Moon garden is another unique and fun theme. It is a corner of your garden that flowers at night, is aromatic, and has a grey or silver hue. The goal is to appreciate a beautiful garden by moonlight. A garden like this may appeal to our senses of sight, touch, smell, and even taste with a little forethought!


Child Safety in the Garden

Make the garden kid-friendly by using the following tips:

  • Pick the right tool size for your child.
  • Whenever feasible, grow organic.
  • Carefully store sprays and fertilizers.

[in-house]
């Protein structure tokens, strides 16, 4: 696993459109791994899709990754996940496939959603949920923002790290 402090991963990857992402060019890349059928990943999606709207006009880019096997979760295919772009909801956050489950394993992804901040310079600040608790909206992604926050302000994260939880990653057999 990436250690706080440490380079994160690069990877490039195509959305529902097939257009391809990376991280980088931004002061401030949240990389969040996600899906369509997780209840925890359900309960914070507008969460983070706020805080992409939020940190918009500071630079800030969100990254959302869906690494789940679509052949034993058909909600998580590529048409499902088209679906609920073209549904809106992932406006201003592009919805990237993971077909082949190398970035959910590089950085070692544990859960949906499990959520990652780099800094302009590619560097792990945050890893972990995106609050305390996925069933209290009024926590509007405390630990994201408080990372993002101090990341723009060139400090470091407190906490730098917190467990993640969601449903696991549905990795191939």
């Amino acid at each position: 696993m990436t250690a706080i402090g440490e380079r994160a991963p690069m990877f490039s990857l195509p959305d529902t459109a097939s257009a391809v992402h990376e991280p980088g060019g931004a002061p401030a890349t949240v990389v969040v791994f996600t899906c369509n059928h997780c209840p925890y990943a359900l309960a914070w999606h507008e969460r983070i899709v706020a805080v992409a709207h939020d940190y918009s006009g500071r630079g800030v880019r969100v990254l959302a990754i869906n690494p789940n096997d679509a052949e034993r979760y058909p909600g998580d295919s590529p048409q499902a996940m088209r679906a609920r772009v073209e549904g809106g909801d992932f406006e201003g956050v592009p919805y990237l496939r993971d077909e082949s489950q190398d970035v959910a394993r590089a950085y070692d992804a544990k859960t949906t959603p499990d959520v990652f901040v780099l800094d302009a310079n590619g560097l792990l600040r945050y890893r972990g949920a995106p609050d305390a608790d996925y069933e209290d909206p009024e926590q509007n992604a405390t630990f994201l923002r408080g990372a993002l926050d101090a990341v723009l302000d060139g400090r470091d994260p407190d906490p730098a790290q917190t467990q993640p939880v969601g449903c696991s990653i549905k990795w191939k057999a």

• Use umbrellas or shade cover in the summer
  • Safely store heavy tools and equipment.
  • Never leave filled water bucket unattended around young children.
  • Ensure your kids wear sunscreen, hats, proper clothing, and gum boots if needed.


Wrapping Up

Working in the earth and soil creates a lot of mess, which is something that children enjoy. Whether it’s making mud pies or mixing their own fertilizer, digging or looking for insects and seeds, building a wormery, or growing flowers and veggies, your children will be able to find something to keep them occupied and thrilled throughout their time gardening. All you and your kids need to get going with the digging is a shovel or spade and some good old fertile soil.